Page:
Robert Tanitch reviews About Leo at Jermyn Street Theatre, London SW1
Leo is Leonora Carrington (1917-2011), the English born Mexican artist, surrealist, painter and novelist, who lived for most of her life in Mexico City, where she was considered one of the great Mexican artists. Her work was largely ignored in the UK until a retrospective exhibition at Tate Liverpool three years ago.
She had an affair with Max Ernst in Paris from 1937 to 1939. He was married and twice her age. Her father, a nouveau riche Lancashire textile manufacturer, did not approve and disowned her.
She exhibited with the Surrealists in the Paris exhibition in 1938, alongside Salvador Dali, Marcel Duchamp, Max Ernst, Man Ray etc.
When Ernst was arrested by the Nazis she suffered a nervous breakdown and was incarcerated in a sanatorium/asylum. Her anguish and horror can be seen in many of her paintings. She was rescued by a Mexican diplomat and taken to Mexico.
Carrington did not want to be anybody’s muse. She wanted to be an artist in her own right. She rejected the Surrealist ideal of woman as a source of creative energy and turned to the animal world, the occult, and Celtic myth for her inspiration.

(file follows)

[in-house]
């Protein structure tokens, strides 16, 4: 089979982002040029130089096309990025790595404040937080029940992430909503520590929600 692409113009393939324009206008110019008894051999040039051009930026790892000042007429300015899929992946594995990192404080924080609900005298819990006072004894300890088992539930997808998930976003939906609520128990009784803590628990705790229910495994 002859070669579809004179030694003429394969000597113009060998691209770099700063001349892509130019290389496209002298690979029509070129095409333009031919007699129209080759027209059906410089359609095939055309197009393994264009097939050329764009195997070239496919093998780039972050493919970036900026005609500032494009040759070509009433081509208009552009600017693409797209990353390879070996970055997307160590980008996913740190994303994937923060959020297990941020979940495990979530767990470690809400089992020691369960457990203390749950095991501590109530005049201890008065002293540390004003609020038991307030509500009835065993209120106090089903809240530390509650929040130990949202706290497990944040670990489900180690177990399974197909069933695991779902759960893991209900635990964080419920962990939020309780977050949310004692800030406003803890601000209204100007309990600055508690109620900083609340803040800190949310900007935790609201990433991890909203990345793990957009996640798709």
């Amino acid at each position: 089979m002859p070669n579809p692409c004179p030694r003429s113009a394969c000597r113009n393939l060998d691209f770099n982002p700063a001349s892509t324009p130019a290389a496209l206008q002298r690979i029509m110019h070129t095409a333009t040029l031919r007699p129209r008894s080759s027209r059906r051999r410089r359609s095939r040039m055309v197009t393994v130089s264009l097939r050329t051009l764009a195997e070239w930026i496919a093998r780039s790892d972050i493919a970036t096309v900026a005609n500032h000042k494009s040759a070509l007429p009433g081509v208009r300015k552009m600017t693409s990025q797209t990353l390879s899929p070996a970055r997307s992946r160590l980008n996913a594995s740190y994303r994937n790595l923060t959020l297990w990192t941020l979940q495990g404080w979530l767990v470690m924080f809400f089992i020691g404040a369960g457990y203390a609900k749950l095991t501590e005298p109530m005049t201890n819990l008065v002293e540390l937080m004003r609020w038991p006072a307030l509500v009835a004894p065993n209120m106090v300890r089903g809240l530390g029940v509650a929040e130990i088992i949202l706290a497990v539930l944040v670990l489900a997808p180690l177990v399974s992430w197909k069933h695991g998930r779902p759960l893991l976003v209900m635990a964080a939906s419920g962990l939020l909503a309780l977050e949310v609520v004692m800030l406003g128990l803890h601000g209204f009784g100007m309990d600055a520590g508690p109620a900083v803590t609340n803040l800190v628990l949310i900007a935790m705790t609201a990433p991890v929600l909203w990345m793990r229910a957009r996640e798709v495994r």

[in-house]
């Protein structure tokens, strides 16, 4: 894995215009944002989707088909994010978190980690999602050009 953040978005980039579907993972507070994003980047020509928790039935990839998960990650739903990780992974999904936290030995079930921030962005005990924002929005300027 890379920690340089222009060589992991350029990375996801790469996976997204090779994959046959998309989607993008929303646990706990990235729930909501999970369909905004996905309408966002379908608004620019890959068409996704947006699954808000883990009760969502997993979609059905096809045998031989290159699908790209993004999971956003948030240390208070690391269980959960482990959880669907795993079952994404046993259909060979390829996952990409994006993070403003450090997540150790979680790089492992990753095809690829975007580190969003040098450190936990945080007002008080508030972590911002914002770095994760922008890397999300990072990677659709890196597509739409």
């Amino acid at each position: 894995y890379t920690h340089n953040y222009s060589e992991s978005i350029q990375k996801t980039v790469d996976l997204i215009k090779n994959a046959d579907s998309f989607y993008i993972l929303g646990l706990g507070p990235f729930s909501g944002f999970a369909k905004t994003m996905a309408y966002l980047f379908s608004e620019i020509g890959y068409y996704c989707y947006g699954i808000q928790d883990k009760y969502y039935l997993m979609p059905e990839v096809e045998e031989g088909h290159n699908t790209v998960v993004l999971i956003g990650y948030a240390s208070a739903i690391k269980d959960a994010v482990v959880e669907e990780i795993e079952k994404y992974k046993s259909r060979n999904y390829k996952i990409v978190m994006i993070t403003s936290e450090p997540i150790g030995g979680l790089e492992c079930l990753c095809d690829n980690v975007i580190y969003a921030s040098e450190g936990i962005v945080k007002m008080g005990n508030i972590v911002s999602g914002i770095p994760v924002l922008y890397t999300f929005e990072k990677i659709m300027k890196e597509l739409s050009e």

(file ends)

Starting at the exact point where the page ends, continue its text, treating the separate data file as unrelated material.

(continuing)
Carrington was a founding member of the Women’s Liberation Movement in Mexico in the 1970’s.
Alice Alemano has a feminist agenda and identifies with Carrington. She says she wrote About Leo because she wanted to “address the imbalance of our artistic heritage and to hear our current female voices.”
The play opens with a young English journalist (Eleanor Wyld) arriving in Mexico City hoping to interview Carrington (Susan Tracy) and publish the interview to coincide with an exhibition of Max Ernst’s work.
About Leo works best in the interview mainly because the older Carrington and the journalist are so much more interesting than the younger Carrington (Phoebe Pryce) and Max Ernst (Nigel Whitmey) are in the flashbacks. Their dialogue is heavier and their scenes drag.
Michael Oakley’s production makes only the briefest visual reference to Carrington’s fantastic hybrid creatures which are such a feature of her extraordinary, unique, hallucinatory, ghostly world. “There are things that are not sayable,” she said. “That’s why we have art.”
I had looked at some of Carrington paintings on the internet before I saw Alemano’s play. Watching Susan Tracy and Eleanor Wyld’s lively performances made me want to know more about her. So when I got home I watched “Leonora Carrington, The Lost Surrealist,” a documentary on YouTube.